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The Generations Before Us Made #FAFO Possible


Doctor, lawyer, nurse, engineer.

For many of us growing up, professions like these represented the ultimate measure of success — or so we were told. By obtaining this career, you were deemed successful. It also served as confirmation that your family did a good job raising you.

It is a linear journey. Get from Point A to Point B.

What did you do, and who did you have to be in order to be considered successful?

Oftentimes, one must internalize a set of characteristics to accomplish the tasks necessary to “arrive” at success or even travel on an approved “right track.”

Characteristics like compliance or the ability to produce tangible outcomes in a quick, reproducible, and profitable way. Characteristics rewarded for upholding and perpetuating capitalism, white supremacy, and patriarchy.

“Hold up! Are you talking about me?!” I don’t know, are we?

The COVID-19 pandemic forced people to reevaluate their jobs, careers, and lives. The desire to quit your job to do the things you love resulted in a spike of passion projects turned side hustles turned businesses. Articulating the distinction that your job is a means to earn money to pay the bills versus your work as a physical or mental effort meant to achieve results led to a collective questioning of what success may look like in the “new normal.”

It was during this time the Japanese concept of ikigai became more popular. To English speakers, ikigai loosely translates to your ‘reason for being’ or ‘life’s worth.’

Tim Tamashiro, author of “How to Ikigai: Lessons for Finding Happiness and Living Your Life’s Purpose,” describes ikigai in his TED Talk as a treasure map that has four directions: do what you love, do what you’re good at, do what the world needs and do what you can be rewarded for. When you follow these four directions, you find your ikigai.

A cursory search on Google Images will yield a sexy Venn diagram of these aspects with ikigai in the center. Following #ikigai, you’ll find reels of people pursuing their passions and creative endeavors. “10 Rules of Ikigai” will likely pop up in your search with helpful tips to live a fulfilling life that you’ll want to like, save or share.

The Western idea of ikigai is often equated with one’s ‘professional sweet spot’ or a more meaningful way to make money – how American it is to center money on one’s life purpose. Rather, ikigai is holistic, all-encompassing and cannot be reduced to a framework or simple translation.

At the intersection of an increasing awareness of the cultural appropriation of indigenous ways of being, like ikigai, and with the journey of re-membering my indigeneity through the lens of decolonization, I began to wonder:

Is there an equivalent concept in the Philippines that existed before colonization? Historians, scholars, and students of life, please reach out and share your findings.

With the colonial legacies left behind in the Philippines, many Filipinx struggle to understand their identity and sense of self.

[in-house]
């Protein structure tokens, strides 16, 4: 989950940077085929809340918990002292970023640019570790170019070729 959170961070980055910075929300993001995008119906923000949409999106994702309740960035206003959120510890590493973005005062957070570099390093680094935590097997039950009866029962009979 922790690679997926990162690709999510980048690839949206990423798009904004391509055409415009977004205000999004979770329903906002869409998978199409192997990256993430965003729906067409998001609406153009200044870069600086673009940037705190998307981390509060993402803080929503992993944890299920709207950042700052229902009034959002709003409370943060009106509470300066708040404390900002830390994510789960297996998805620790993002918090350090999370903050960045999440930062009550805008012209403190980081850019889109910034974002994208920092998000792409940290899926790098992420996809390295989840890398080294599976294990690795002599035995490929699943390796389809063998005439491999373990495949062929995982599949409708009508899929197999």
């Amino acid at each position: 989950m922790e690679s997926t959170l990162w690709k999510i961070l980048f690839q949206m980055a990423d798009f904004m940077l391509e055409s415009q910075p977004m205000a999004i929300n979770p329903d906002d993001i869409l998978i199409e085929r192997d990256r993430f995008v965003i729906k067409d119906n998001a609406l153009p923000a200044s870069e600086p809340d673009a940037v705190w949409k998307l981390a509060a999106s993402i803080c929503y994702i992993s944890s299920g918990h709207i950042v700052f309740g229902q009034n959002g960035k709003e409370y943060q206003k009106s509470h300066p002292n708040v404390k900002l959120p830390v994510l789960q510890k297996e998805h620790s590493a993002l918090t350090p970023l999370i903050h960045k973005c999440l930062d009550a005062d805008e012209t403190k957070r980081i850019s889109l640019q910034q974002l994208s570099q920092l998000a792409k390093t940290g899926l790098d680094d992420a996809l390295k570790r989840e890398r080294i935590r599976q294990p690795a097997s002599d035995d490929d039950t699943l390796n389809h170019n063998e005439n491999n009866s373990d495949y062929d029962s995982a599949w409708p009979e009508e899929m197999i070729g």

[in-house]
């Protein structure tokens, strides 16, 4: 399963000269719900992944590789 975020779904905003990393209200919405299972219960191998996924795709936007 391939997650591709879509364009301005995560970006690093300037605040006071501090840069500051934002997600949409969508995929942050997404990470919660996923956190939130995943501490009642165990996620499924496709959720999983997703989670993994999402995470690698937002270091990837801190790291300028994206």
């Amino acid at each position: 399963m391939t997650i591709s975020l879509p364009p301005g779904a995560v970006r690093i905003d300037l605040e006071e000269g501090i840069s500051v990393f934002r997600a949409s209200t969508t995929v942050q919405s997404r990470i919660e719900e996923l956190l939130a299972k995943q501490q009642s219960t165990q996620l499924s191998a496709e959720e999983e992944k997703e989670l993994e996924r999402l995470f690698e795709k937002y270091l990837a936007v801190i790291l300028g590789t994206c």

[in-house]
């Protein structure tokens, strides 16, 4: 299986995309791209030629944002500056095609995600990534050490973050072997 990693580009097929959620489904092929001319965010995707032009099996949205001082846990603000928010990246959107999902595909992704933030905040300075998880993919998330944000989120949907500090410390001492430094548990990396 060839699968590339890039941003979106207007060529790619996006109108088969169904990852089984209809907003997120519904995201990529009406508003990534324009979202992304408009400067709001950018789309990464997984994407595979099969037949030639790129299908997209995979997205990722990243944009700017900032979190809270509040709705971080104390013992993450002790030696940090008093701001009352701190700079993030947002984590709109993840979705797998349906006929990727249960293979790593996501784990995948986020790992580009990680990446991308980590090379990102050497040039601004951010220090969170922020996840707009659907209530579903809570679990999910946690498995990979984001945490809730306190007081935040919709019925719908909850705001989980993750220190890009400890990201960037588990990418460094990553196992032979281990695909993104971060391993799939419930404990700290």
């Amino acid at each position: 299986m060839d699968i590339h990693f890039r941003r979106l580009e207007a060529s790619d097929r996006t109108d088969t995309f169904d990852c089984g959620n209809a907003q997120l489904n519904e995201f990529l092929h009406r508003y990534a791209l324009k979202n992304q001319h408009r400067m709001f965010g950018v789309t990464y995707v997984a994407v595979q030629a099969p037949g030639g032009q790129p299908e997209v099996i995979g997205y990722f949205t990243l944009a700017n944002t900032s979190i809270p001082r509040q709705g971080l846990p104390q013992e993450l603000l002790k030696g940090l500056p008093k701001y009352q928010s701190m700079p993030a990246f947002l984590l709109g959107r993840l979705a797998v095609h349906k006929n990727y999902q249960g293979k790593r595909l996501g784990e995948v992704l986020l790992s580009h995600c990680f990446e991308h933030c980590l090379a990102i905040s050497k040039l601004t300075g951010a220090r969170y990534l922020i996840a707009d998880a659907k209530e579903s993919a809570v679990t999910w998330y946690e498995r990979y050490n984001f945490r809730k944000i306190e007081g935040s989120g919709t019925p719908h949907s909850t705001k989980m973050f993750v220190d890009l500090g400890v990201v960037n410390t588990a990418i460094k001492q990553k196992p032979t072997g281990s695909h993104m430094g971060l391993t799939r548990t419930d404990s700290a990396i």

As an ethnic studies student at San Francisco State University, I learned about Filipino psychology.

Psychology taught in Philippine schools was predominantly Western in theory and methodology (Pe-Pua and Protacio-Marcelino). In an effort to name the colonial influence of Spain and the United States and build an understanding without foreign influence, Virgilio Enriquez created Sikolohiyang Pilipino.

Filipino psychology examines “traditional” Western psychology from a Filipino perspective (Nadal). Among the outcomes are a body of knowledge including indigenous concepts, the development of indigenous research methods and indigenous personality testing, new directions in teaching psychology, and active participation in organizations among Filipino psychologists and social scientists, both in the Philippines and overseas (Pe-Pua and Protacio-Marcelino).

Learning about Filipino psychology made me feel seen. At the same time, I also felt deep sadness, realizing how disconnected we as a people are from our indigenous ways of being, our language, and our land. While I still grieve the loss of cultural memory and its consequences, I am recommitted to the nonlinear journey of decolonization to heal myself and the culture.

Let’s take a moment to examine how the generations before us valued a linear path to success. Achieving the circumstances to live long and well enough to pass on your legacy meant success. The well-traveled path or path of least resistance often allowed for those outcomes. But we can redefine what success means and looks like. Sharing your narrative, articulating your circumstances, bearing witness to others’ transformations, allowing time to rest, and exploring what delights you are all methods to discover what makes you want to get out of bed every day.

I offer this on your journey to redefine what success means to you and our next generation. Whether it is a linear path or you forge your own way, we are redefining success differently than past generations. Because of them, we are in a position to #FAFO. And that is how we got to be here: reading an article written by a Filipinx about being Filipinx in a Filipinx newspaper rooted in solidarity. So let’s redefine success and go #FAFO.

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